Frequently Asked Questions

    Definition of Dyslexia
    Children’s Dyslexia Centers, Inc. provides clinically proven dyslexia tutoring services within 13 states. They are the only organization offering two years of intensive one-on-one tutoring in the proven Orton-Gillingham approach, completely free of charge. The Children’s Dyslexia Centers are open to all children regardless of economic status, race, religion or Masonic affiliation. Currently, 50 Centers in 13 states provide tutoring to more than 1,200 children from kindergarten through high school. Instructors are also trained in the Orton-Gillingham approach completely free of charge. During our initial 15 plus years of operation we have trained over 750 individuals to become tutors at the initial certification level.

    It costs $5,000 per year to tutor one child. The Walk to Help Children with Dyslexia is part of the annual "Sponsor A Child" fundraising campaign aimed at finding a sponsor for every child with dyslexia enrolled in the Program. The Walk supports the Centers to fund the cost of tutoring each child while simultaneously raising community awareness of dyslexia. All monies raised will go directly to tutoring services.

    Frequently Asked Questions About Dyslexia

    Is my child dyslexic? What might the symptoms be?
    When a child struggles with reading, writing, spelling, and sometimes even speaking, it is possible that the problem is due to dyslexia. The common signs listed below do not necessarily mean that a child displaying them has this learning disability. However, if a child continues to display difficulty over time in the areas listed below, testing for dyslexia should be considered.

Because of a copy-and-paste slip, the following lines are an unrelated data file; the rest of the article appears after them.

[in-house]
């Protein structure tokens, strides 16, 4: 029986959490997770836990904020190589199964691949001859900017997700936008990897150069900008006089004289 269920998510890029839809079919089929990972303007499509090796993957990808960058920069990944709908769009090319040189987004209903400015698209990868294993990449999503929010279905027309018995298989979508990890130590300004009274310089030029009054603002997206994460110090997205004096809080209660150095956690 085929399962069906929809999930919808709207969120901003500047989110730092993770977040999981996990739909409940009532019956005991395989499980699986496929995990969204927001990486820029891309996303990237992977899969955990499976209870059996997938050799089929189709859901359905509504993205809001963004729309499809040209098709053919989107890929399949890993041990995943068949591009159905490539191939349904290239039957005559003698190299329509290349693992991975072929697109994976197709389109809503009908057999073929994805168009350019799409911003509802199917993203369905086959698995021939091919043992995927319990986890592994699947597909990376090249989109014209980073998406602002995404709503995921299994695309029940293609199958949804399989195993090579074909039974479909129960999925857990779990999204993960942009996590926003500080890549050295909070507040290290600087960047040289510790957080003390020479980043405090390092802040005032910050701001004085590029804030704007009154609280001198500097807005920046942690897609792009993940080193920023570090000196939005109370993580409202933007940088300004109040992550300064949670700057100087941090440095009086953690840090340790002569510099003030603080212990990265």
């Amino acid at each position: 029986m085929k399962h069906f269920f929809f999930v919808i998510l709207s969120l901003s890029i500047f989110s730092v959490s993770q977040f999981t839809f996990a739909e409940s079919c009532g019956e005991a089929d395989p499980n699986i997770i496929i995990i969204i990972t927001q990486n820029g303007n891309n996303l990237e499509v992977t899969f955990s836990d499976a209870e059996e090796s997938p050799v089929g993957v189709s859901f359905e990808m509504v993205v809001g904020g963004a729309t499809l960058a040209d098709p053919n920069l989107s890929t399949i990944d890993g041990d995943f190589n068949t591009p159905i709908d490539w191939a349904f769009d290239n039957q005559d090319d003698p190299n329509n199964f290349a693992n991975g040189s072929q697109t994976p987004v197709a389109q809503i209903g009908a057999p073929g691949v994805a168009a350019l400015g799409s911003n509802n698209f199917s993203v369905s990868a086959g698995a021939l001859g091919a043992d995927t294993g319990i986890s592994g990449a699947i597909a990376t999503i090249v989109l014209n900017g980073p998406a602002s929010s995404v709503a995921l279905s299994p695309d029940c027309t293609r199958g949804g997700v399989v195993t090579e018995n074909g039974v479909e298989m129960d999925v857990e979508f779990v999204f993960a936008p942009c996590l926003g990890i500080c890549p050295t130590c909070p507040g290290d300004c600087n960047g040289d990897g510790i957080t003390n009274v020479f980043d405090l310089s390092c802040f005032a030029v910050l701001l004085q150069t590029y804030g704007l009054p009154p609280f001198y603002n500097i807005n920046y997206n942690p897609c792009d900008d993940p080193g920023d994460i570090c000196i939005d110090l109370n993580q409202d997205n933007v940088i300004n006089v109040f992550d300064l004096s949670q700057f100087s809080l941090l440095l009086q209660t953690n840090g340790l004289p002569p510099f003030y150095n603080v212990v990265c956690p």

Understanding that words are made up of sounds
    Assigning correct sounds to letters
    Correct pronunciation of sounds and words
    Learning basic sequential information (alphabet, numbers)
    Reading with age-appropriate speed, accuracy and comprehension
    Learning numbers, facts
    Answering open-ended questions (math or word problems)
    Organizing thoughts, time, or a sequence of tasks

    Who do I talk to first? How do we get a diagnosis?
    Talk to your child's school first. Read some good books about dyslexia. We have listed books and web sites that we recommend in additional resources on this web site. A formal evaluation by trained professionals must be conducted to diagnose dyslexia. Sometimes a child's school is able to conduct the necessary testing, and sometimes testing needs to be done by outside specialists (at a hospital or through a clinical psychologist). Organizations such as the International Dyslexia Association (IDA) can help locate a specialist in your area. For additional resources contact Children’s Dyslexia Centers, Inc.

    If my child is dyslexic, how do I to enroll him or her in the Children's Learning Center program?
    Formal testing must be conducted before contacting the Children's Learning Center. Once this evaluation is completed, the parent should locate the nearest Learning Center, then call the Center Director, who will send an application to be completed and returned with supporting information.

How the Children's Dyslexia Centers Began

Following extensive study in partnership with Massachusetts General Hospital, Fairleigh Dickinson University and other leaders in the field more than a decade ago, the Scottish Rite Masons took a national lead in combating untreated dyslexia in children. Studies revealed that despite the existence of remarkably effective programs that treat the disorder, no one was addressing the issue and its cost to society. As a result, the task of building and staffing 50 Dyslexia Centers in 13 states was begun.

Reading with Dyslexia

OpenDyslexic Font Example